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Deceptively Beautiful With A Hint Of Hope

Paul Nicklen

As we soar 3,000 feet above some of the most beautiful patterns I have ever seen in nature, I am reminded that here is one of the greatest rivers ever to exist, and it no longer makes it to the sea.

It is a story repeated throughout the West. About half the western US’s water supply originates on national forest land, but much of that water is diverted before it reaches the Colorado River. Industrial farms, cattle ranches, housing developments and heavy industry all take their toll.

The Colorado delta was once one of the most bountiful estuaries in North America, but today very little of that water meets the Gulf of California, known in Mexico as the Sea of Cortez. The delta where the river meets the sea supported a unique, Eden-like garden teeming with myriad forms of life, interconnected and intertwined, all part of a unique and diverse ecosystem.

When the environmentalist Aldo Leopold explored the river’s delta in Mexico nearly a century ago, he was overwhelmed by the sight of “a hundred green lagoons.” The river was a haven for birds and mammals in the Sonoran desert, but these are harder to find. As dams and irrigation projects divert more and more water to towns and cities upriver, the river’s course has changed.

There is beauty here. Rising coastal tides of up to 10 feet stretch inland to create a lacework of delicate patterns of rock and sediment that, viewed from the air, almost literally take my breath away. Layers of sandstone, siltstone and mudstone, deposited millions of years ago, blend as one to form a living painting of fine-grained reds, mauves and violets. It is hard for me to view this and not feel a connection with nature that is all-encompassing, and yet at the same time I am reminded that this is a terrible beauty. It should not look like this. It should not be like this. It is during moments like these that I feel an urgent need to protect what remains of one of the world’s most beautiful natural landscapes.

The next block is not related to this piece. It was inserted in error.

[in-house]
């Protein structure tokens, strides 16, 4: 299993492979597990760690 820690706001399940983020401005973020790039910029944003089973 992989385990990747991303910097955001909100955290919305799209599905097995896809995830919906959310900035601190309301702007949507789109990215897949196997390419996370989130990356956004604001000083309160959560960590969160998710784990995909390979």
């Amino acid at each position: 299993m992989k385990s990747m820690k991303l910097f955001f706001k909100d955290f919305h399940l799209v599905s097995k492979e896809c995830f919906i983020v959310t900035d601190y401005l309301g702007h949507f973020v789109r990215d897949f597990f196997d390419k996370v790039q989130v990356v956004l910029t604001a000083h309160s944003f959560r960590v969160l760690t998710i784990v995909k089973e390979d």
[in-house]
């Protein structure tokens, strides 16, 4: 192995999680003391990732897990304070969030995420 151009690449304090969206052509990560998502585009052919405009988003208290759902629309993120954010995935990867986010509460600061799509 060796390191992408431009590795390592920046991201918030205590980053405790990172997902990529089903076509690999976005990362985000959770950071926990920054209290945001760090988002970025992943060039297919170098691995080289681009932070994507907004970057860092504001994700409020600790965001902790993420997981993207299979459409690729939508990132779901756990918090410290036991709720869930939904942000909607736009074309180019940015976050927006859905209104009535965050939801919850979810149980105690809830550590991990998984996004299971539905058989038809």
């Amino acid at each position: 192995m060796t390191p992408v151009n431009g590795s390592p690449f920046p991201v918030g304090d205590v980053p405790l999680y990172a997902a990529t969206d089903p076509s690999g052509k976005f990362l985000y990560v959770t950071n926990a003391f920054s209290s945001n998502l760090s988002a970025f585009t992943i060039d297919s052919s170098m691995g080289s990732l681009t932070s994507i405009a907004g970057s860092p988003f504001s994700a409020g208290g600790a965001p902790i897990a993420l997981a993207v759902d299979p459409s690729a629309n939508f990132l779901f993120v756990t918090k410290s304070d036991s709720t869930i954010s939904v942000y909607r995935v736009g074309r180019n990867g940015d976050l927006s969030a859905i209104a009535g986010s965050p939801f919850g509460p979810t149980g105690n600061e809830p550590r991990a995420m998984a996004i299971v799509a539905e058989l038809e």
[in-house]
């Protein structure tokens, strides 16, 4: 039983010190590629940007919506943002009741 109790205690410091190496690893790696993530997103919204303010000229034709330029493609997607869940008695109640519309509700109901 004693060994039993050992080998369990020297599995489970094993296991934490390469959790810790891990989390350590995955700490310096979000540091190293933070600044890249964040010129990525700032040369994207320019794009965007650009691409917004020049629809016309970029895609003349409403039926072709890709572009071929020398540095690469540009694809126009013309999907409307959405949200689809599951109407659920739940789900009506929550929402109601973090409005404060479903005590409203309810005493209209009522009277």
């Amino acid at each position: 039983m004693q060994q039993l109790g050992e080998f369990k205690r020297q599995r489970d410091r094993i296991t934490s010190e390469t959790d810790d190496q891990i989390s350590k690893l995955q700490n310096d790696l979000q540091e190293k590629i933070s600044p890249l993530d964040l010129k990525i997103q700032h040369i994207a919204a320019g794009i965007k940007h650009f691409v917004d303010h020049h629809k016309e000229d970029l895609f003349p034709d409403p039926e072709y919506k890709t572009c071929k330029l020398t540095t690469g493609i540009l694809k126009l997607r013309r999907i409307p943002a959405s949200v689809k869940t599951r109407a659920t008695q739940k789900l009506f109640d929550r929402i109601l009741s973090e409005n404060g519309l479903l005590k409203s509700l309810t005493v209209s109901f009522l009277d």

Last summer brought a record heatwave in the middle of a decades-long drought that scientists have now named the Millennium Drought. As temperatures rise, it takes more rain to produce the same amount of runoff. Chronic overuse of the river, coupled with drought and hot temperatures caused by global heating, have reduced the river to a trickle of its former self.

Lake Powell, the US’s second-largest man-made lake, can hold up to 26 million acre-feet of water and supplies drinking water to three states: California, Arizona and Nevada. The lake has dropped 140 feet in depth since 2000, though, and has fallen by 50 feet in just the past year.

The journal Science recently described the intense dry spell in the West as the worst ‘megadrought’ in 1,200 years. The Colorado River dropped 20% more in the first 14 years of the 21st century than it dropped during the previous 100 years.

The Colorado River used to carry vast amounts of sediment containing life-giving nutrients that feed into the Sea of Cortez and helped sustain, among other species, the critically endangered vaquita, a porpoise endemic to the Sea of Cortez.

Researchers track records dating back hundreds of years by studying tree rings. They have found that periodic droughts in the West are often connected to shifts in ocean temperatures in the eastern Pacific. These shifts affect air-circulation patterns and block storms from reaching the western US mainland. Naturally-occurring oscillations in sea-surface temperatures keep the West dry, and now there’s climate change to contend with as well.

As I look at this eye-filling mural of nature’s splendor, my mind is constantly distracted by some new wonder. Somewhere down there, the river is still flowing. We must not underestimate the Colorado River’s economic importance, but it is the river’s natural beauty that always touches my soul at the deepest level. The river’s inability to complete its journey from the Rocky Mountains to the Sea of Cortez has become one of its defining features. The winds of time are changing not just the river’s course but the ecology of the entire region. No one, not even the scientists, can predict with any certainty how this story will end.

Recent water-conservation agreements between the US and Mexico show signs of promise, and parts of the river are flowing again in the delta. This is a good sign, because much of the river has not flowed in the delta since the 1960s. It is not yet too late. I cling to that thought every waking moment.

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